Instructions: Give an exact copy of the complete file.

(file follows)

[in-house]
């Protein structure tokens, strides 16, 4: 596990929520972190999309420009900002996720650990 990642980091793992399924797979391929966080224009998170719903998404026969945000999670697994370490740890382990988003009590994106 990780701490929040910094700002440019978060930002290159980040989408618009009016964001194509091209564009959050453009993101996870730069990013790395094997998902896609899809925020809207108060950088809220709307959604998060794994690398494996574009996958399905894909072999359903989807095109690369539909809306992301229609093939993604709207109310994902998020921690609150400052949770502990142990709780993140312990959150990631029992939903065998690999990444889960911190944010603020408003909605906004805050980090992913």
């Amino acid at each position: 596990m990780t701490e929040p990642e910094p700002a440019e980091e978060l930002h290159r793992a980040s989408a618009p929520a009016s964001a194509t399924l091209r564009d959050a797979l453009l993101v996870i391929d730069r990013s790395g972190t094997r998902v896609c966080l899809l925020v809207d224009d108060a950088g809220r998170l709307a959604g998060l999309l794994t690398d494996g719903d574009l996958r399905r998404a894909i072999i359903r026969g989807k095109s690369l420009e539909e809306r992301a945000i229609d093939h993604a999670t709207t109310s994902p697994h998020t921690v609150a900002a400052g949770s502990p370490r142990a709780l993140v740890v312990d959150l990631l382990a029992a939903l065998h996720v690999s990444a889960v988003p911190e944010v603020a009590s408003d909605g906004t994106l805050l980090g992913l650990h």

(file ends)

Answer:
[in-house]
């Protein structure tokens, strides 16, 4: 596990929520972190999309420009900002996720650990 990642980091793992399924797979391929966080224009998170719903998404026969945000999670697994370490740890382990988003009590994106 990780701490929040910094700002440019978060930002290159980040989408618009009016964001194509091209564009959050453009993101996870730069990013790395094997998902896609899809925020809207108060950088809220709307959604998060794994690398494996574009996958399905894909072999359903989807095109690369539909809306992301229609093939993604709207109310994902998020921690609150400052949770502990142990709780993140312990959150990631029992939903065998690999990444889960911190944010603020408003909605906004805050980090992913």
């Amino acid at each position: 596990m990780t701490e929040p990642e910094p700002a440019e980091e978060l930002h290159r793992a980040s989408a618009p929520a009016s964001a194509t399924l091209r564009d959050a797979l453009l993101v996870i391929d730069r990013s790395g972190t094997r998902v896609c966080l899809l925020v809207d224009d108060a950088g809220r998170l709307a959604g998060l999309l794994t690398d494996g719903d574009l996958r399905r998404a894909i072999i359903r026969g989807k095109s690369l420009e539909e809306r992301a945000i229609d093939h993604a999670t709207t109310s994902p697994h998020t921690v609150a900002a400052g949770s502990p370490r142990a709780l993140v740890v312990d959150l990631l382990a029992a939903l065998h996720v690999s990444a889960v988003p911190e944010v603020a009590s408003d909605g906004t994106l805050l980090g992913l650990h």